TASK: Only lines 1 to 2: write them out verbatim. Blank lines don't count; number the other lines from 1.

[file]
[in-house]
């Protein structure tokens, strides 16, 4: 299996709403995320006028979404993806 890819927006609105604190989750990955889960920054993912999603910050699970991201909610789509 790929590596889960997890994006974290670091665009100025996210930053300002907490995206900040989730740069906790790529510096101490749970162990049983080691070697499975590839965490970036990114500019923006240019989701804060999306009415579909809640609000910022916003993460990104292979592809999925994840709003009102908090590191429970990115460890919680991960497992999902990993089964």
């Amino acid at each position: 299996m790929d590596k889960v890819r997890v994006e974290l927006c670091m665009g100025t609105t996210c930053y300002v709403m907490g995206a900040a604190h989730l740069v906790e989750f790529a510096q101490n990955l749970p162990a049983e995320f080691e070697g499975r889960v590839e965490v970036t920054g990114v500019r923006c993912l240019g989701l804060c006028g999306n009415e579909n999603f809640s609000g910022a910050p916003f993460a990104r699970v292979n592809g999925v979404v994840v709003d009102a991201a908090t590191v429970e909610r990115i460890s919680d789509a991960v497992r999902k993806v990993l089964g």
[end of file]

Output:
[in-house]
């Protein structure tokens, strides 16, 4: 299996709403995320006028979404993806 890819927006609105604190989750990955889960920054993912999603910050699970991201909610789509 790929590596889960997890994006974290670091665009100025996210930053300002907490995206900040989730740069906790790529510096101490749970162990049983080691070697499975590839965490970036990114500019923006240019989701804060999306009415579909809640609000910022916003993460990104292979592809999925994840709003009102908090590191429970990115460890919680991960497992999902990993089964």